Photon Bose-Einstein Condensation in a Dye-Filled Microcavity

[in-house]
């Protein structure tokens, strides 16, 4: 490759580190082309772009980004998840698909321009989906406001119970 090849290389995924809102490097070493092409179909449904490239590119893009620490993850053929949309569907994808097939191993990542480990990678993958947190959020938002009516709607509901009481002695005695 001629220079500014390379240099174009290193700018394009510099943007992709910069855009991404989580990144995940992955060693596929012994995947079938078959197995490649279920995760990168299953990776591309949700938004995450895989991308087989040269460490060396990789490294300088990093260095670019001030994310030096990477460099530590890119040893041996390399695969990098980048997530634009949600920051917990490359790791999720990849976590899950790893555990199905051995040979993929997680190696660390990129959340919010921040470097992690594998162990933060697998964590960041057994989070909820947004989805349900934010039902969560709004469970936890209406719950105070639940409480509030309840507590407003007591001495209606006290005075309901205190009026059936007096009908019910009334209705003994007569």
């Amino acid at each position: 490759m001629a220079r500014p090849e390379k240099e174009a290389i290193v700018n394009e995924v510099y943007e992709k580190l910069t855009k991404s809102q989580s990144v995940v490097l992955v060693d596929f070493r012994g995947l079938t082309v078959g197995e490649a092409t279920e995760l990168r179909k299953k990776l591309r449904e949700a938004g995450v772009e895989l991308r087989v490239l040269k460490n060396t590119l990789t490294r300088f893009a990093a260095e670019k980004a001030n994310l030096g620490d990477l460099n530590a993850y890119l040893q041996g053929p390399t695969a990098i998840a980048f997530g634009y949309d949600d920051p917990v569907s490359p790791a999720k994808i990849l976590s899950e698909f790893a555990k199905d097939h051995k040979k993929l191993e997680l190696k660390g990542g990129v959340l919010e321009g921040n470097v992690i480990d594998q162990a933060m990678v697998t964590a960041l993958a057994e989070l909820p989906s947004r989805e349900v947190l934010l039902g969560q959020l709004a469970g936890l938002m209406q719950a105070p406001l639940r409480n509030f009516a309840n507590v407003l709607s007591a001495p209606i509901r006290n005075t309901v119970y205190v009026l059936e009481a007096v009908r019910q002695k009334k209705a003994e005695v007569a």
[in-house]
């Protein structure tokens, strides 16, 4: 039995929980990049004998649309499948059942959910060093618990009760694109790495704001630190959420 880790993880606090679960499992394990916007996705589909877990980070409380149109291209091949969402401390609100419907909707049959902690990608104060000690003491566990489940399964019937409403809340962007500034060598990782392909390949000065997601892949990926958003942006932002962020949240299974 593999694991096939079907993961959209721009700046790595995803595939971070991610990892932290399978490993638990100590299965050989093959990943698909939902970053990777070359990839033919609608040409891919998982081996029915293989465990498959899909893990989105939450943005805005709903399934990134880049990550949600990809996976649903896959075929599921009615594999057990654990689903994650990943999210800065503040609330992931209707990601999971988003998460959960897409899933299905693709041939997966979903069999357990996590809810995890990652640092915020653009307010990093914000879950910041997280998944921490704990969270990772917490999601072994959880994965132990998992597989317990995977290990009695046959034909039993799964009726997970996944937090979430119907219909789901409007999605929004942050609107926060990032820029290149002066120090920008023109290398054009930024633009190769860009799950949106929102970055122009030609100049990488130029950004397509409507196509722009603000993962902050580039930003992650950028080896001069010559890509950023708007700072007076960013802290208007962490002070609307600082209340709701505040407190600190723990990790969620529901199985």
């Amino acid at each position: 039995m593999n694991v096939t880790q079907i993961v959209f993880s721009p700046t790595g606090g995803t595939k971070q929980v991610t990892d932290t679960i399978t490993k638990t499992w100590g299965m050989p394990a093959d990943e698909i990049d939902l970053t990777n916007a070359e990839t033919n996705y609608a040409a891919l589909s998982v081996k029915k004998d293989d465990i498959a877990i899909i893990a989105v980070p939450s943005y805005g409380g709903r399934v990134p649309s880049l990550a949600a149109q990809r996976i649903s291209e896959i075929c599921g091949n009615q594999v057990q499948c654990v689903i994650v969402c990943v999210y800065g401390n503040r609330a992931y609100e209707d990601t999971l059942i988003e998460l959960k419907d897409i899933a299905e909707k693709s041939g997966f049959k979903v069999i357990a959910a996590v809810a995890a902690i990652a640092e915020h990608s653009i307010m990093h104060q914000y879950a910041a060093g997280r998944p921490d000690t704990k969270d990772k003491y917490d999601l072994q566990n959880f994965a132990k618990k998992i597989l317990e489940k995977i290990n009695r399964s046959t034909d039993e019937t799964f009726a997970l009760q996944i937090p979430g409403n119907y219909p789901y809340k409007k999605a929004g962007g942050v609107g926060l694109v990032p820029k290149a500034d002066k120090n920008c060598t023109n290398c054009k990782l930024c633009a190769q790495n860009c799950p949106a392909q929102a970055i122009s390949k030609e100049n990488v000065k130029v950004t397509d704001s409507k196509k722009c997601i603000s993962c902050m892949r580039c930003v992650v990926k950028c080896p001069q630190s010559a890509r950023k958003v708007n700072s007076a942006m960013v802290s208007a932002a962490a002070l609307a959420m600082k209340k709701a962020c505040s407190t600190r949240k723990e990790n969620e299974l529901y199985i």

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Bose-Einstein condensation (BEC) is the transition to a macroscopic occupation of the ground state of a system of bosonic particles. In 1995 the first experimental realization of BEC was achieved by condensing a dilute atomic gas [1,2]. It was long thought only massive particles could undergo BEC. However, in 2010 it was shown that photon BEC was achieved in an optical dye-filled microcavity . In 2015, we became the second group to successfully repeat these experiments. BEC is a phase transition and thus it occurs at thermal equilibrium. To achieve a thermal photon gas the cavity is filled with a fluorescent dye solution. The dye molecules thermalize the photons by means of repeated absorption-emission cycles. We optically pump the cavity. With the pump we determine the number of photons absorbed by the dye, consequently defining a nonvanishing chemical potential. This ensures a conserved photon number. The photons are trapped by the harmonic potential induced by the concave cavity mirrors. Due to the cutoff energy determined by the cavity length, the trapped photons have a dispersion similar to that of a massive particle in a quantum harmonic oscillator. The cavity length is tuned such that the free spectral range is larger than the bandwidth of the dye. Therefore, only one longitudinal mode fits inside the cavity, making the photon gas effectively two-dimensional. We end up with a thermalized two-dimensional photon gas that has the eigenenergies of a quantum harmonic oscillator. The Bose-Einstein distribution function predicts a critical photon number. Pumping the thermal photon gas beyond this critical number will lead to photon BEC. We measure the spectral- and spatial distributions of our two-dimensional photon gas. In both distributions we observe photon BEC. Results show the characteristics of a phase transition: the appearance of a sharp peak on top of the thermal cloud that coincides with a converging chemical potential to zero. Both the spectral- and spatial distribution are in agreement with the theoretical distribution of photons with an effective mass in a quantum harmonic oscillator. Expansion of the condensate has been measured. This could indicate nonlinear optical effects such as thermal lensing or repulsive photon-photon interactions.